Elon Musk this week offered a peek at some new driver-assist capabilities Tesla will be adding to its vehicles this summer, prompting a bit of a rush in the media to declare that Silicon Valley's favorite auto maker is about to launch a "self-driving" car.
Well, no, it's not. And the funny thing is, the miscommunication about what Tesla is actually doing with its upcoming software upgrade for Model S and Model X electric vehicles (EVs) can't be blamed on Musk—who can certainly be overly effusive when talking about his cars and rockets and hyperloops, but was actually pretty circumspect during Thursday's conversation with press and analysts.
Here's the deal. Musk said that new driver-assist features rolling out right now with Tesla's over-the-air (OTA) Model S Software Update 6.2, combined with an auto-steering capability being added on in the summer will make it possible to drive a Tesla "from San Francisco to Seattle ... parking lot to parking lot," without any human driver input at all.
Sounds like a self-driving car! Well, a little bit yes but mostly no. Musk made it clear that Tesla would only be enabling its Auto Steering feature in a limited fashion, only on highways and at low speeds on private property. The fact that Tesla can get a test car to make a long-haul trip in robot mode doesn't mean the EV maker is prepared to let you try that.
"The car is becoming more and more sensor-aware. We are kind of waking up the car, making it more aware over time," Musk said. But he also said that Tesla would not be enabling full-blown autonomous driving for users "because we don't think it will be safe in suburban neighborhoods where kids might be playing in the street."
So why all the headlines declaring that Tesla is about to launch a fully autonomous car? Because "self-driving" sounds cooler than the more complicated story. And in the race to get the most clicks, we in the media often fudge the facts. But you knew that
Welcome, But Not New
The truth is, Tesla isn't really doing anything novel with its new array of driver-assist features that several other car makers aren't also doing, many of them having started a lot earlier. Delphi, for example, is preparing to take a 2015 Audi SQ5 on the first-ever autonomous cross-country trip across the United States.
It could even be argued that Tesla is pretty late to the party with the Advanced Driver Assistance System (ADAS) features it only began adding to its cars last September, according to Gartner's Thilo Koslowski.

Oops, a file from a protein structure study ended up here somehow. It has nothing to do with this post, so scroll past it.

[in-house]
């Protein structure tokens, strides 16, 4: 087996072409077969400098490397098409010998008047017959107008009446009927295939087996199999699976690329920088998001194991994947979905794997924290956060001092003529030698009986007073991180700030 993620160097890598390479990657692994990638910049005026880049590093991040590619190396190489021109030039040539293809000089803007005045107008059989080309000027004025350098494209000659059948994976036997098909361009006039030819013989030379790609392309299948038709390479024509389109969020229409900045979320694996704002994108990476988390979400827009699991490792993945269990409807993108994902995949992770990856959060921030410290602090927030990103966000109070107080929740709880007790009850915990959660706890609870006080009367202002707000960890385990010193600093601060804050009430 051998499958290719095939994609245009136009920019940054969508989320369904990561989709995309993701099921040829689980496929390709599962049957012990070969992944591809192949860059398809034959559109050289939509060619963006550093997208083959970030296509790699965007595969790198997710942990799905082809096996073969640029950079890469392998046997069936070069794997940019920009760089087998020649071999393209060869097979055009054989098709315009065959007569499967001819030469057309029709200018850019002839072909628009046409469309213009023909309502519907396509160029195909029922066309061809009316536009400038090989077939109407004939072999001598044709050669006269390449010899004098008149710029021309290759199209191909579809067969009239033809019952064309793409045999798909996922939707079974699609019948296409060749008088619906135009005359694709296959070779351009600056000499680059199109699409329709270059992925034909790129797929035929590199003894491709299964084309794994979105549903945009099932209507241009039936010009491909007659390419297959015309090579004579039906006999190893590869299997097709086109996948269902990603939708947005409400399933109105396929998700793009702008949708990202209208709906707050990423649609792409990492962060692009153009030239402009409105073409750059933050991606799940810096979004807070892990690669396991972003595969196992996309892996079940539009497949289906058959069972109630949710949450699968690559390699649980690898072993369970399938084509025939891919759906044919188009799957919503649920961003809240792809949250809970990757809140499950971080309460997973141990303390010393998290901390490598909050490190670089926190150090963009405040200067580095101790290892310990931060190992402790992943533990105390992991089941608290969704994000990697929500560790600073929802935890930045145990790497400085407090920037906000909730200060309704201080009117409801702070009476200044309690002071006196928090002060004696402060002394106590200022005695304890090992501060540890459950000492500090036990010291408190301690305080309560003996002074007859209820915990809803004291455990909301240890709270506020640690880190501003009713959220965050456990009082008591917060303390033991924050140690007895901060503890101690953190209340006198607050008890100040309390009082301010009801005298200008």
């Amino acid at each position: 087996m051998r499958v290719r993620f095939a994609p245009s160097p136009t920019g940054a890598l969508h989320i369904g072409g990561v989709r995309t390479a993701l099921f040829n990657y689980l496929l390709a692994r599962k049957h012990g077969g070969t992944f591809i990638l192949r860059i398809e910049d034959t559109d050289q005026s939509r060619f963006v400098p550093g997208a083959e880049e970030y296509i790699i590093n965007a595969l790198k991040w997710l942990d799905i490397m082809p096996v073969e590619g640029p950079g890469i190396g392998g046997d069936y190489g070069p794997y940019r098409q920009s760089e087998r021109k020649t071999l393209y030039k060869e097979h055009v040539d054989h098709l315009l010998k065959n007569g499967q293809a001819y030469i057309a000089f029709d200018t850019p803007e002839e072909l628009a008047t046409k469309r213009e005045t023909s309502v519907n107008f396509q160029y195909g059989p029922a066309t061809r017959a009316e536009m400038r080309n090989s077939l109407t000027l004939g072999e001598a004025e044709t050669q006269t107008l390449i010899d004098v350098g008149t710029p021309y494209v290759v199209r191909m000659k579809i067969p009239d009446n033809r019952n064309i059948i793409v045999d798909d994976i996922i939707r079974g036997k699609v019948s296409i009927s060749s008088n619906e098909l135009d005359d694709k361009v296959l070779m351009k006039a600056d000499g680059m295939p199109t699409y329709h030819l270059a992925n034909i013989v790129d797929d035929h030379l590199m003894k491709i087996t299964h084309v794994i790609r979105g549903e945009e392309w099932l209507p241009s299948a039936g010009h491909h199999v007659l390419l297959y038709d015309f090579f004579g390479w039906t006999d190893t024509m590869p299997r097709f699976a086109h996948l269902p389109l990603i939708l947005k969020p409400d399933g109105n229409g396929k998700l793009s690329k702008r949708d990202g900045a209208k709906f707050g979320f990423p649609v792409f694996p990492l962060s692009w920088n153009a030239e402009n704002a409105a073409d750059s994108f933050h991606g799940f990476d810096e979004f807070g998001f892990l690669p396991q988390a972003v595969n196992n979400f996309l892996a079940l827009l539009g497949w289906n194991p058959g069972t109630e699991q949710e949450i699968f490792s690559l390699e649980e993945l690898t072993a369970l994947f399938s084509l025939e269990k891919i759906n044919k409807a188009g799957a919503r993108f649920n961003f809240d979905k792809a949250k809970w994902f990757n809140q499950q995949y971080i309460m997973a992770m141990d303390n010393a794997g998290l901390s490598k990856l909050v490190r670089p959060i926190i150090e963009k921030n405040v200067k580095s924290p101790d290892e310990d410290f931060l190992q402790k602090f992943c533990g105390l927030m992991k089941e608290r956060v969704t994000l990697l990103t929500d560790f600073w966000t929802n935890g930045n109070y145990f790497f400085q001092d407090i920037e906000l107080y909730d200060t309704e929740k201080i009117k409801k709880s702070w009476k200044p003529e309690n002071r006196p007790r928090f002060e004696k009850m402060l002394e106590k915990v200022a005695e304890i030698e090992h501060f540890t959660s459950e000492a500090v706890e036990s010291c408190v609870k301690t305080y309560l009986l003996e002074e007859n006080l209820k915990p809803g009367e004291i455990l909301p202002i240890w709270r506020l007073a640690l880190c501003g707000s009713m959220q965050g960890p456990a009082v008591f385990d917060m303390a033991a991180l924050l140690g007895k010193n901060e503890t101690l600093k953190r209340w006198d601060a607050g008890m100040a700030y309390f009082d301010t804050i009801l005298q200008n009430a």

"For a car that costs six figures, Tesla better be rolling out these driver-assist capabilities," said Thilo Koslowski, a Gartner vice president and automotive practice leader at the research firm.
Where Tesla does stand out is in how it rolls out upgrades to the navigation systems and ADAS features in its cars. The company's OTA software updates are unusual, if not unique in an industry where most car makers require you to bring a vehicle into a dealership to get the latest code and algorithms plugged into your carriage, Koslowski noted.
Of course, part of the reason for that is because Tesla doesn't work with dealerships, but OTA software updates are certainly more convenient for customers.
Koslowski also clarified the different stages of vehicle automation car makers are currently trying to accomplish. There are "automated" cars, like Tesla's and those sold by many other companies, which can assist human drivers in piloting the vehicle for various lengths of time and in certain conditions, he said. The "autonomous" cars of the very near future will be able to drive humans around without them having to do anything, if they choose. And finally, there are truly "driverless" vehicles, true robot cars, which you could send off to the grocery store or to pick up a child by themselves and without a person inside.
The Robot Cars Are Already Winning
The astonishing thing is that the technology is already here—or very nearly here—to start building and deploying bona fide driverless cars right now, Koslowski said.
If the Delphi cross-country trip sounds impressive and less risky than trusting Uncle Sal to ferry you from LA to New York, the analyst noted that the most advanced autonomous car tech is now being tested against not just average drivers but against the very best in the world.